The head of CNN's news division, Eason Jordan, ignited an Internet firestorm
last week when he told a panel at a World Economic Forum gathering in
Davos, Switzerland, that the American military had targeted journalists
during operations in Iraq.
Mr. Jordan, speaking in a panel discussion titled "Will Democracy Survive
the Media?" said "he knew of about 12 journalists who had not only been
killed by American troops, but had been targeted as a matter of policy,"
said Rep. Barney Frank, a Democrat of Massachusetts who was on the panel
with Mr. Jordan.
In an interview with The New York Sun, Mr. Frank said Mr. Jordan discussed
in detail the plight of an Al-Jazeera reporter who had been detained by
American forces, was made to eat his shoes while incarcerated in the Abu
Ghraib prison, and was repeatedly mocked by his interrogators as "Al-Jazeera
A man who said he was a producer with Al-Jazeera at the network's headquarters
in Doha, Qatar, said he was unaware of any such incident, "although we
have had problems with American troops in and out of Iraq." The Al-Jazeera
producer refused to give his name.
Mr. Jordan's comments - prompted by a broader discussion of the dangers
of covering the war in Iraq, in which some 63 journalists have been killed
- left Mr. Frank, usually an outspoken war opponent, speechless.
"I was agog," he said. "I took a few seconds and asked him to basically
clarify the remarks. Did he have proof and if so, why hadn't CNN run with
A CNN spokeswoman did not return a phone call or e-mail seeking comment.
Last week, CNN put out a statement that said Mr. Jordan's remarks had
been taken out of context by several Web logs and that he was merely responding
to an assertion by Mr. Frank that the dead journalists were "collateral
Mr. Frank denied that he used the phrase. The panel's moderator, Harvard
University professor and columnist David Gergen, did not return a call
seeking comment, but he told online columnist Michelle Malkin yesterday
that the remarks left him "startled."
"It's contrary to history, which is so far the other way. Our troops
have gone out of their way to protect and rescue journalists," Mr. Gergen
said. He told Ms. Malkin that the remarks could have been due to Mr. Jordan's
recent return from Iraq, where he was likely "caught up in the tension
of what was happening there."
The office of Senator Dodd, a Democrat of Connecticut who attended the
panel, released a statement that said he "was not on the panel but was
in the audience when Mr. Jordan spoke. He - like panelists Mr. Gergen
and Mr. Frank - was outraged by the comments. Senator Dodd is tremendously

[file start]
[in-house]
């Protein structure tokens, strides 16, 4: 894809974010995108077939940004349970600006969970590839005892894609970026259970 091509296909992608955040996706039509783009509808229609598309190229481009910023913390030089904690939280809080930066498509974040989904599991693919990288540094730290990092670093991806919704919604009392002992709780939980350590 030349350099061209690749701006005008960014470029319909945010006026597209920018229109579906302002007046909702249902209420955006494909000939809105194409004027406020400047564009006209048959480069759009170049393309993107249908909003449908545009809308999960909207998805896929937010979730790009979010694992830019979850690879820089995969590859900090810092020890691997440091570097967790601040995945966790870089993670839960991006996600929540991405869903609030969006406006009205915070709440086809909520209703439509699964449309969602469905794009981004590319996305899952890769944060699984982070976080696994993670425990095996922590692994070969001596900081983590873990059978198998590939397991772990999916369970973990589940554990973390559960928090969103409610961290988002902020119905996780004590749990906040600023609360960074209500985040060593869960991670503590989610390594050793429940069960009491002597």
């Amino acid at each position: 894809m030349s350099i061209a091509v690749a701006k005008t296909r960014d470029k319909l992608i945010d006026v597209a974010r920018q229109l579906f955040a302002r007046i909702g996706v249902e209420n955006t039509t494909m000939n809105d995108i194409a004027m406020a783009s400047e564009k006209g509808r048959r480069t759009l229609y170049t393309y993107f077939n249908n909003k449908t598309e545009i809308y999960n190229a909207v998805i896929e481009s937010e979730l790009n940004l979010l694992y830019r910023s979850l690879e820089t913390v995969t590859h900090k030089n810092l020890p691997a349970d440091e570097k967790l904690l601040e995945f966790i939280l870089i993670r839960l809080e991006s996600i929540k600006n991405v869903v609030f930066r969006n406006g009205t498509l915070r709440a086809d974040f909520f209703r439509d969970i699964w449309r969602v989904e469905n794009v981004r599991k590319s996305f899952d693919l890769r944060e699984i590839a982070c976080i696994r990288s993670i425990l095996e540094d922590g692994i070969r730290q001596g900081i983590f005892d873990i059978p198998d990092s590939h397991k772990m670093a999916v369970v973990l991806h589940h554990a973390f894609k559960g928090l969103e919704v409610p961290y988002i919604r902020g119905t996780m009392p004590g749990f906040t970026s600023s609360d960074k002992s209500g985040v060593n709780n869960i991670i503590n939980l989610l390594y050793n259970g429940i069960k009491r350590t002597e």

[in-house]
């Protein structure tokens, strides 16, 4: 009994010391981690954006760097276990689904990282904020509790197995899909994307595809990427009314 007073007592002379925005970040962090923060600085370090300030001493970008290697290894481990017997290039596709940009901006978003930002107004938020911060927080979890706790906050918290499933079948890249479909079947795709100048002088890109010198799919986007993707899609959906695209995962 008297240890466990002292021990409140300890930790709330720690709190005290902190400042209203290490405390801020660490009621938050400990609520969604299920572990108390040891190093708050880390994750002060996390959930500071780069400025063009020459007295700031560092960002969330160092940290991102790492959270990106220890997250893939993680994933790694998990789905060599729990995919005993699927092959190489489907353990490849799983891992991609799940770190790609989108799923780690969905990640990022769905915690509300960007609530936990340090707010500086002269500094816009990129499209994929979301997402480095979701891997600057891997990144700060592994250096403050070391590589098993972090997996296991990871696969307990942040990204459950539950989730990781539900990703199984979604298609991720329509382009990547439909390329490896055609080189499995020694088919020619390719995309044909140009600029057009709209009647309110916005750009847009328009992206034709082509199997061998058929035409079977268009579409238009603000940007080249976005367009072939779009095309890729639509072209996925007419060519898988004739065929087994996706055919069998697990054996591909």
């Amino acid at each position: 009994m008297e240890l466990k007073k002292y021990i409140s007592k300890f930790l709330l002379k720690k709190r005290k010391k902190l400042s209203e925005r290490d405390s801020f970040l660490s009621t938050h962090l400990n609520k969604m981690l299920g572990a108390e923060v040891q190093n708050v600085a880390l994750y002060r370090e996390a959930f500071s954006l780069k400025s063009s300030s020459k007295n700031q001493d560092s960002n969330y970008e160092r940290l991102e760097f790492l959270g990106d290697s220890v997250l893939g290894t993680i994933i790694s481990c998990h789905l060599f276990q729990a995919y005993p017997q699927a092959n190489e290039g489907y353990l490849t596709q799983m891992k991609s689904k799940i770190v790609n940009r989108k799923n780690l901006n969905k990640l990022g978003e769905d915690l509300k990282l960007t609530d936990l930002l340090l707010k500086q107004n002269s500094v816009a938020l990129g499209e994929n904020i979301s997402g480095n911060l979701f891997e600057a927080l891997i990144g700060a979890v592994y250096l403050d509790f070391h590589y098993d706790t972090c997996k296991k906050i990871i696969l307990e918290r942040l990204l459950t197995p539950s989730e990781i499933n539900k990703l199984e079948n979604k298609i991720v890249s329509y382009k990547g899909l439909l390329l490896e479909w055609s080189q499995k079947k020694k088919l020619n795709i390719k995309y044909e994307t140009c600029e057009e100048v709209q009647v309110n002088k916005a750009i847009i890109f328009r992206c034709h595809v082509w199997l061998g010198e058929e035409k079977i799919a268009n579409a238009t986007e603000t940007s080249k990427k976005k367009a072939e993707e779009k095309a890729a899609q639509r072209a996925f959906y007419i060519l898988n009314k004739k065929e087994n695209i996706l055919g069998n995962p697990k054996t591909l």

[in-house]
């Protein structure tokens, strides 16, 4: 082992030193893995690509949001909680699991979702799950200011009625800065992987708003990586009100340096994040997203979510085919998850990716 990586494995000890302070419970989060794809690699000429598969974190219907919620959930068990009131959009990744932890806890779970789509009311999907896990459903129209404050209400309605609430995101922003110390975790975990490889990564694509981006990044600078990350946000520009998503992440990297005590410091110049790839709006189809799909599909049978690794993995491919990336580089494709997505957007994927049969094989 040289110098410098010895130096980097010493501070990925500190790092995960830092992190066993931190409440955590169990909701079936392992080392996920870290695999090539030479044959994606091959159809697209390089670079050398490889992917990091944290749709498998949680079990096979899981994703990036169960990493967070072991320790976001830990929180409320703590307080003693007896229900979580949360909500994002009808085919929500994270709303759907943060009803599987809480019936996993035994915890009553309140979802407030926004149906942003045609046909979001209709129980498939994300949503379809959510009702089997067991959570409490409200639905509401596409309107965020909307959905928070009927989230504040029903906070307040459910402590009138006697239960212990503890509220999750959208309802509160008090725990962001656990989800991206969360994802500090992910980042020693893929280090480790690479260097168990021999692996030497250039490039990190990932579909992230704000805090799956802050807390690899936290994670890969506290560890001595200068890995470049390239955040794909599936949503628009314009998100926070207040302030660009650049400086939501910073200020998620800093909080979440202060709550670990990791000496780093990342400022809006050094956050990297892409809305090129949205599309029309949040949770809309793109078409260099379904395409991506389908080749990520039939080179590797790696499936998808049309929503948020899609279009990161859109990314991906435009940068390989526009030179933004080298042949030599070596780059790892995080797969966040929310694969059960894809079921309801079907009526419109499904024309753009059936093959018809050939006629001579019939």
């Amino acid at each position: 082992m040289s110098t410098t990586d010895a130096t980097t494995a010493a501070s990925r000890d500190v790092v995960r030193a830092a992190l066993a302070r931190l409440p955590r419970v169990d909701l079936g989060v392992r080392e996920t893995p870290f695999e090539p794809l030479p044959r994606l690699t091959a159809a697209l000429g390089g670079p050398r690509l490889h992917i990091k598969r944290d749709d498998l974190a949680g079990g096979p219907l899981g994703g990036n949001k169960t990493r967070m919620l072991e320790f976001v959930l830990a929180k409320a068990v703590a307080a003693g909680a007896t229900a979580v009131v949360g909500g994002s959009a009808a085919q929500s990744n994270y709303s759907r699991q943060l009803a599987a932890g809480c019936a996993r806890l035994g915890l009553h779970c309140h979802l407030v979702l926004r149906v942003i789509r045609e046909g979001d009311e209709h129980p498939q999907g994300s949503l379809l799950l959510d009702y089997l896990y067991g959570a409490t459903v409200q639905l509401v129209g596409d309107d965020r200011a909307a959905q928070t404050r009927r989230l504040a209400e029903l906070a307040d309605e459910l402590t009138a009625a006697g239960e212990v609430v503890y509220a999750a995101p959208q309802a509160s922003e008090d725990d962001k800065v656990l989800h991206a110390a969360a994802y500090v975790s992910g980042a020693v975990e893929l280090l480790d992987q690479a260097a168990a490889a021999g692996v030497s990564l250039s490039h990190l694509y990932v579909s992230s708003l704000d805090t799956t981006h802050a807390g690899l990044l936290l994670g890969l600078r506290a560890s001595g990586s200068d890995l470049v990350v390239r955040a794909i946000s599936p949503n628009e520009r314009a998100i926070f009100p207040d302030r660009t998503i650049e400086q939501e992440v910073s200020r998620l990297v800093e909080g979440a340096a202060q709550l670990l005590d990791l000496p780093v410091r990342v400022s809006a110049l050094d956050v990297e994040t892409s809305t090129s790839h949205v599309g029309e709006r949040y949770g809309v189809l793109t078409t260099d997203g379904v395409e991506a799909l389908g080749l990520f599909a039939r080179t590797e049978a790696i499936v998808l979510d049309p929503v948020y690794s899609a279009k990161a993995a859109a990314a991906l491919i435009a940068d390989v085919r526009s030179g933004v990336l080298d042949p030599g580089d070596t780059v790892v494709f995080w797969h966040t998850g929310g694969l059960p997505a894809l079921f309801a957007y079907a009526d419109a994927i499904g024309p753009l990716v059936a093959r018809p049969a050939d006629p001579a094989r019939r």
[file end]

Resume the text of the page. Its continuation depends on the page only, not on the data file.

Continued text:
proud of the sacrifice and service of our American military personnel."
Within minutes of making the comments, Mr. Frank said, CNN's Mr. Jordan
began to immediately "pull back" on the assertion that 12 journalists
had been killed by American forces. He instead focused on the deaths of
two reporters killed when a missile fired from an American jet struck
the 15th floor of Baghdad's Palestine hotel, where many reporters and
film crews stay when in Baghdad.
Mr. Frank said he tried to get information out of Mr. Jordan so that
he could forward it to the appropriate congressional investigative authorities.
" I think Congress has demonstrated with Abu Ghraib that we will aggressively
pursue reasonable allegations," he said. Mr. Frank said he has tried repeatedly
over the past few days to get Mr. Jordan to provide evidence of crimes
against journalists. He said Mr. Jordan promised to get back to him, "but
I haven't heard anything yet," Mr. Frank said.
This is not the first time that Mr. Jordan has spoken critically of the
American military's conduct toward journalists. In November, he reportedly
told a gathering of global news executives in Portugal called News Xchange
that he believed journalists had been arrested and tortured by American
And in October 2002, at a News Xchange conference, he accused the Israeli
military of deliberately targeting CNN personnel "on numerous occasions."
Mr. Jordan's remarks might have shocked the American attendees, but they
certainly played well among some in the audience. The Wall Street Journal's
Bret Stephens, who covered the panel for his paper, told the Sun that
after the panel concluded, Mr. Jordan was surrounded by European and Middle
Eastern attendees who warmly congratulated him for his alleged "bravery
and candor" in discussing the matter.
Mr. Stephens broke the news of Mr. Jordan's statements for his paper's
"political diary" blog.
Since then, some blogs have made Mr. Jordan's remarks a rallying cry
for conservatives who have long harbored an animus against CNN for an
alleged anti-American bias.
Radio host and blogger Hugh Hewitt has turned his well-trafficked blog
into a clearinghouse of information on what he called "Easongate."
It would be a "pretty grave mistake on the part of CNN" if they failed
to take into account the power of blogs to refocus popular opinion, said
Mr. Hewitt, citing the popular outcry against CBS News's report on purported
gaps in President Bush's 1970s Texas Air National Guard service. "You
would think that they would learn their lesson."
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